Biden Helped Build the War on Drugs, Now He Wants to Decriminalize Cannabis

For years, former Vice President Joe Biden was one of the most vocal supporters of America's War on Drugs. Now the frontrunner for the Democratic Party's 2020 presidential nomination has finally come around to the idea of federal cannabis reform.

"No one should be incarcerated for drug use alone," reads a statement on Biden's campaign website that was posted yesterday. "Instead, they should be diverted to drug courts and treatment. Reducing the number of incarcerated individuals will reduce federal spending on incarceration. These savings should be reinvested in the communities impacted by mass incarceration."

That stance is a huge 180 for a man who is often regarded as one of the architects of the War on Drugs. During his 35+ years as a US senator from Delaware, Biden helped write and pass laws that imposed harsh penalties on people convicted of non-violent drug offenses. Now he's trying to undo many of those harmful laws by advocating decriminaliation.

Under his new policy - the 'Plan for Strengthening America's Commitment to Justice' - Biden has pledged to not only decriminalize cannabis but also change marijuana's status in the Controlled Substances Act. Right now, cannabis is listed alongside heroin and LSD as a Schedule I drug, which means the federal government defines it as a dangerous drug that has no medical use. Under Biden's plan, cannabis would be reclassified as a Schedule II drug, which would not make marijuana a legal substance, but it would open the door for the FDA to recognize cannabis as medicine. 

This move would also greatly improve the ability of researchers to "study [marijuana's] positive and negative impacts." Right now, cannabis research is incredibly difficult to conduct in America because of the plant's Schedule I status. To study a Schedule I drug, researchers need to complete plough through piles of paperwork just to get access to the highly restricted substance. Reclassifying cannabis as a Schedule II drug would significantly reduce the red tape involved in researching it.

Biden's plan would also eliminate mandatory minimum sentencing for certain drug offenses and allow some federal cannabis convictions to be automatically expunged. As president, Biden would grant clemency to certain non-violent and drug offenders serving particularly excessive incarceration terms.

The vice president's plan would not legalize cannabis outright, but it would "support the legalization of cannabis for medical purposes."  It would also allow individual states to make their own decisions about recreational cannabis. So the feds wouldn't try to crack down on the 11 states that have legalized recreational use.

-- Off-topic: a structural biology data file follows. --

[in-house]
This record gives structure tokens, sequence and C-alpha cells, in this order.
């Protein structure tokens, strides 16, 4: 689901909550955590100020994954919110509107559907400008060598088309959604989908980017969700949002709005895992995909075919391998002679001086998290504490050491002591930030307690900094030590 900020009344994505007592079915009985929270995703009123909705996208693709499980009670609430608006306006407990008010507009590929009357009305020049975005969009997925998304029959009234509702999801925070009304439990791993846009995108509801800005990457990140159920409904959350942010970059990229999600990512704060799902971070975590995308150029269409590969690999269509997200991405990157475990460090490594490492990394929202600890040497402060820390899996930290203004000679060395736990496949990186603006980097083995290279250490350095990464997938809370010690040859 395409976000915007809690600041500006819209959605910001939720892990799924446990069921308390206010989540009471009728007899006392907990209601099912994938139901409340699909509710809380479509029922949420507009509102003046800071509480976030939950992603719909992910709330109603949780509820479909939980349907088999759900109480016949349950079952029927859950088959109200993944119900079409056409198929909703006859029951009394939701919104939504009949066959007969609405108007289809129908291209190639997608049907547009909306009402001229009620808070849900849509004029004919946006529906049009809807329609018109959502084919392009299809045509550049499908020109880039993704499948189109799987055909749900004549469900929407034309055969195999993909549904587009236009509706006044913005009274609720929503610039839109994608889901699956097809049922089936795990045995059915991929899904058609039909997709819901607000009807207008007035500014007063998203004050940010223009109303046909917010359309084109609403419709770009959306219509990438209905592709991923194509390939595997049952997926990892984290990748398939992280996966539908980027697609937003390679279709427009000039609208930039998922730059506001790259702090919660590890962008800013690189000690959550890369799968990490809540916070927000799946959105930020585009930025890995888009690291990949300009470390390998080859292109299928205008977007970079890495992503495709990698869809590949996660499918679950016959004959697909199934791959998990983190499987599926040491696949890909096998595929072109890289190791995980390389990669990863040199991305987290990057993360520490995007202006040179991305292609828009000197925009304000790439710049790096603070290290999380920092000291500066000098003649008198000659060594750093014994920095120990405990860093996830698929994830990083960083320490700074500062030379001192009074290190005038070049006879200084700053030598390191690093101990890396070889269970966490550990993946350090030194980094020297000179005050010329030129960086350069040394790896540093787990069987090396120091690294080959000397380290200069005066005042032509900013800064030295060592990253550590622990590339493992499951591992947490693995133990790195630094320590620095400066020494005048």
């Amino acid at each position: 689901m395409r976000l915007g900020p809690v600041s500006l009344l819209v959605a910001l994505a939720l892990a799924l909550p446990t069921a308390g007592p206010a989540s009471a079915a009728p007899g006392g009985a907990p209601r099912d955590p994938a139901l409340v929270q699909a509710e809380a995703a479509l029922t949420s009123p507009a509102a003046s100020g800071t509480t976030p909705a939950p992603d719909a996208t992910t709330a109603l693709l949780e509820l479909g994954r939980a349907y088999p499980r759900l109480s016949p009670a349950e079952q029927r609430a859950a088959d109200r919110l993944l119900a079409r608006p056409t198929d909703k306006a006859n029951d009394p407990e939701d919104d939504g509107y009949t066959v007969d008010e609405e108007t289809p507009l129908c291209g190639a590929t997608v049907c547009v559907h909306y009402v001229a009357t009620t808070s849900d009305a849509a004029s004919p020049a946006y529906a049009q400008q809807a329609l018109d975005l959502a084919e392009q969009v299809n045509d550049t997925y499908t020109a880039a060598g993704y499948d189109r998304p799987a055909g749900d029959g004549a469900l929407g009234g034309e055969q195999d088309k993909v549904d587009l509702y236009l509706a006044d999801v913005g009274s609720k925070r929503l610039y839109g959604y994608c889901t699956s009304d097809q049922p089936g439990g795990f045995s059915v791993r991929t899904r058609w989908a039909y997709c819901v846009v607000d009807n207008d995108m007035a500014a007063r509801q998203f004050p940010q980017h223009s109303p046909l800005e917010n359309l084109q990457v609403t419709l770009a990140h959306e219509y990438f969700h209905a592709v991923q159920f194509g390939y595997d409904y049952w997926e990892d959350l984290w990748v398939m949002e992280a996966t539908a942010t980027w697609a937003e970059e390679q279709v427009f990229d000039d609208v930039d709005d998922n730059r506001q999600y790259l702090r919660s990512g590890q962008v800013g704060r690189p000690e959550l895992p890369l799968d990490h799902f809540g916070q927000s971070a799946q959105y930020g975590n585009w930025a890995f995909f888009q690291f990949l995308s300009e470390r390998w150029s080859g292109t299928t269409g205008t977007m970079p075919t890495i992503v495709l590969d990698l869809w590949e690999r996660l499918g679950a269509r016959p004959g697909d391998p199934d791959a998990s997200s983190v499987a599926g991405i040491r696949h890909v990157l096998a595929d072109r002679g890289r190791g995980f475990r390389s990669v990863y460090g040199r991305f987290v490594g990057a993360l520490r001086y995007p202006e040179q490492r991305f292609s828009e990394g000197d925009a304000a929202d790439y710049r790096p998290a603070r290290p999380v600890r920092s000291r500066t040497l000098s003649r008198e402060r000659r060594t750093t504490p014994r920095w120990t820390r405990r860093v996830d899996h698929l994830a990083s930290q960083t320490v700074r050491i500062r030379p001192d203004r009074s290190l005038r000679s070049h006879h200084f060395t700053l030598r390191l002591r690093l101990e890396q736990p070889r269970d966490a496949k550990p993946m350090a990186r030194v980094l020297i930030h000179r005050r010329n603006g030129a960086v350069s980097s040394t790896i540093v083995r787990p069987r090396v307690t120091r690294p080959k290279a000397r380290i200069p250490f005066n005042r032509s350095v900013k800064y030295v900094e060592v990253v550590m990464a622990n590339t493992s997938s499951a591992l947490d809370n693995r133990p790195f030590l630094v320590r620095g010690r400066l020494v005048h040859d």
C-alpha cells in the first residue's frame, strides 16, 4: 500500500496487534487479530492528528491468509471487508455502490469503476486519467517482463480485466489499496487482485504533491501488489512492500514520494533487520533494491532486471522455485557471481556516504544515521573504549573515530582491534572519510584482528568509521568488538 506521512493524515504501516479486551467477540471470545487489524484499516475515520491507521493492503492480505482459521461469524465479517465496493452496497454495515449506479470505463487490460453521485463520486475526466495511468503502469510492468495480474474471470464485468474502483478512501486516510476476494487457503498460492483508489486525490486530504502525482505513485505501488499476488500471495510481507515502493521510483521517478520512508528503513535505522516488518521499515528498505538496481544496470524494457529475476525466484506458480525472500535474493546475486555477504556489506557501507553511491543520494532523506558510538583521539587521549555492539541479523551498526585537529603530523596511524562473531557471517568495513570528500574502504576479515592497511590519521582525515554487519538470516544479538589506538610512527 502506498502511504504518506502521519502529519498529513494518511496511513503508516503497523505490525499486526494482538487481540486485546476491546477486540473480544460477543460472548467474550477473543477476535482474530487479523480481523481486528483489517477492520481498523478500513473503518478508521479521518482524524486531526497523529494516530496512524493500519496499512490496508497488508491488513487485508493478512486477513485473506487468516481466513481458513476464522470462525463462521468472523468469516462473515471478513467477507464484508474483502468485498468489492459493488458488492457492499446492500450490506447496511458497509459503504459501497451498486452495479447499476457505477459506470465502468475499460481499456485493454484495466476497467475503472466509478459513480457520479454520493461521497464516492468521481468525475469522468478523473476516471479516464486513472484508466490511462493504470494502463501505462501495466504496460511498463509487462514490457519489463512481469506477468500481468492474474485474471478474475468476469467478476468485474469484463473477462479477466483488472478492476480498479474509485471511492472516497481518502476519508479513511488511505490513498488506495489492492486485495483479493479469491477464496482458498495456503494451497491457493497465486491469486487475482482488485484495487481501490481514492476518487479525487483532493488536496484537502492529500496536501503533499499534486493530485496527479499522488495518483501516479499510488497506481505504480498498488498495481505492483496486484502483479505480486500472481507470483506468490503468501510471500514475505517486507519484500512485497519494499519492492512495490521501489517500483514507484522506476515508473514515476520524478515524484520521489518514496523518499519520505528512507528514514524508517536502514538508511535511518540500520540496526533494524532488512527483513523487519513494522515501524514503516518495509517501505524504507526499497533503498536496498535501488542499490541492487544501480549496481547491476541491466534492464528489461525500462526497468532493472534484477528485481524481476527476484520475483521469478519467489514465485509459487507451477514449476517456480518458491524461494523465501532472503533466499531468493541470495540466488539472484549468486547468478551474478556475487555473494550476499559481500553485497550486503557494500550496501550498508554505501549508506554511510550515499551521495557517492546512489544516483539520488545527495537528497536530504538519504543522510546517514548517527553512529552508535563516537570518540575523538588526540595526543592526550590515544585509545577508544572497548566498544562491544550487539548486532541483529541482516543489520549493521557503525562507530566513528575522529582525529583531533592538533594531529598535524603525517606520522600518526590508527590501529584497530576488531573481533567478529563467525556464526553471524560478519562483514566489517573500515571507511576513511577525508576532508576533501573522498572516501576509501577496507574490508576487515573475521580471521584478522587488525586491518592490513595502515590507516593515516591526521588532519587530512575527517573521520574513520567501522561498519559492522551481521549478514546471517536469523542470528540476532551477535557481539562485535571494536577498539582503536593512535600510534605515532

Seeing Biden embrace marijuana reform is encouraging. His new campaign pledge means that all the frontrunners for the 2020 presidential nomination support some form of marijuana reform. But the biggest fan of the policy change is arguably the former vice president himself.

"I believe my criminal justice reform package is as strong or stronger than anyone else," Biden said.

That's a highly contentious statement since rival candidates like Senators Cory Booker (NJ) and Kamala Harris (CA) have put forth separate cannabis bills that are much more progressive than Biden's pitch, especially in terms of promoting social justice. While some will hail Biden's about-face on cannabis reform as a huge win for the legalization movement, others will undoubtedly criticize his policy as a watered-down version of his rivals' plans.

And one rival has already launched an attack on Biden's new stance on cannabis. Senator Booker is encouraging voters to review Biden's past before buying into his cannabis plan.

Ultimately, Biden's cannabis policy might not be as progressive as the plans proposed by rivals, but his change of heart on the matter is still significant. It shows that even the most anti-cannabis lawmakers have finally realized that voters want to overhaul America's failed drug war.

h/t: Leafly

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I've been covering cannabis for nearly five years, and by now I'm all too accustomed to the impersonal cannabis conference at a stuffy, generic hotel or expo hall, brimming with white guys in suits, and generally lacking in the spirit of well, cannabis. (The woes of legalization, I suppose.) So it was a breath of fresh air when I walked into what felt like a giant atrium in downtown LA for a new kind of cannabis conference. Located in what's called the Valentine Grass Room in an industrial area past the hustle and bustle of the DTLA skyscrapers, Microscopes & Machines (M&M) boasted a diverse array of speakers, from doctors and lawyers to chemists and cultivators on the frontlines of the cannabis industry.

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